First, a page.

Emilie Lamplough

Trowbridge, Wiltshire

Why is going to "Ryde Pier (the oldest in the world)" one of 10 "more unusual ones" which didn't make the cut of tourism chiefs' 101 things to see and do in England ("Curry, the O2 and Banksy – the very best of England", 21 April)? Piers have played an important part in our seaside resorts, and almost 200 years since the first opened in 1814, in Ryde, they are still significant tourist attractions today.

Tim Mickleburgh

Hon vice-president, National Piers Society

Grimsby, Lincolnshire

Although the human race daily subjects unimaginable numbers of animals to lives of suffering and fearful deaths, The IoS seems to treat animal welfare as if it were beneath the notice of serious people. In your leading article about the political advertising ban (21 April), you sneeringly refer to animal campaigners as "cuddly". Like John Stuart Mill, Jeremy Bentham, Einstein, Schweitzer, Lincoln and Gandhi?

Julie Harrison

Hertford

It is not only the BBC that portrays historical inaccuracies in its costume dramas (D J Taylor, 21 April ). In Endeavour, the unhappily named Superintendent Bright is five foot nothing and bespectacled. When I was a PC in the Sixties, the minimum height was 5ft 9in and no officer was allowed to wear glasses.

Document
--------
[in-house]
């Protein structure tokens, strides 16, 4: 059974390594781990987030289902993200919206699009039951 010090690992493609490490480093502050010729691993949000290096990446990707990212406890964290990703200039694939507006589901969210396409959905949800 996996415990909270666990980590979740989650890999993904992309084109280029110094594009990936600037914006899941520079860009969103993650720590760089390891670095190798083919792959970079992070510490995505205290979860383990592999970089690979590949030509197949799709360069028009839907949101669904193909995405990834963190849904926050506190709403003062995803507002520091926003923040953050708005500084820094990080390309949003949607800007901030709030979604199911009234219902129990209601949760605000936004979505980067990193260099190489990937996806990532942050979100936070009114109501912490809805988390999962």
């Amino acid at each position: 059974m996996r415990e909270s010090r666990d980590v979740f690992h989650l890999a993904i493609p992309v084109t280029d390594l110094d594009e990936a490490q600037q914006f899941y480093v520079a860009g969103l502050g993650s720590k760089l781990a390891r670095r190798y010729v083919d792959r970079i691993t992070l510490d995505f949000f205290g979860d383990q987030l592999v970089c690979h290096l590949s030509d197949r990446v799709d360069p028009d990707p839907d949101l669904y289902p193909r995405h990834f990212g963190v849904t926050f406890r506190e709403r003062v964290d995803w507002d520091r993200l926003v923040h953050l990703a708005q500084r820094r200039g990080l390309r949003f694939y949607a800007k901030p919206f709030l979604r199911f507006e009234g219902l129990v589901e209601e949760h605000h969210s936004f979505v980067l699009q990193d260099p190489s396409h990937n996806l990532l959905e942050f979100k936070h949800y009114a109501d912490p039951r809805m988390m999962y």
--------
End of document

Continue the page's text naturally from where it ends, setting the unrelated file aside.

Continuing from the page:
Mike Baker

Bromsgrove, Worcestershire

Have your say

Letters to the Editor, The Independent on Sunday, 2 Derry Street, London W8 5HF. Email: sundayletters@independent.co.uk. Online: independent.co.uk/dayinapage/2013/April/28

React Now

iJobs Job Widget
iJobs General

Infrastructure Engineer

£28000 - £34000 per annum + excellent bens: Deerfoot IT Resources Limited: In...

Web / Digital Analyst - SiteCatalyst or Google Analytics

competitive: Progressive Recruitment: My client who are a leading publisher in...

Campaign Manager

competitive: Progressive Recruitment: A leading marketing agency is currently ...

Software Engineer - C++

£35000 - £45000 per annum + competitive: Progressive Recruitment: Software En...

Day In a Page

Read Next
A young Palestinian boy walks over debris from a house that was destroyed in an airstrike in Deir Al Balah  

The Middle East debate has more to do with the fashion for revolutionary tourism than real politics

James Bloodworth
 

The daily catch-up: what if Hillary sticks, drowning sorrows and open sesame

John Rentoul
Super Mario crushes the Messi dream as Germany win the 2014 World Cup in Brazil

Super Mario crushes the Messi dream

Germany win the 2014 World Cup in Brazil
Saharan remains may be evidence of the first race war, 13,000 years ago

The first race war, 13,000 years ago?

Saharan remains may be evidence of oldest large-scale armed conflict
Scientists find early warning system for Alzheimer’s

Scientists find early warning system for Alzheimer’s

Researchers hope eye tests can spot ‘biomarkers’ of the disease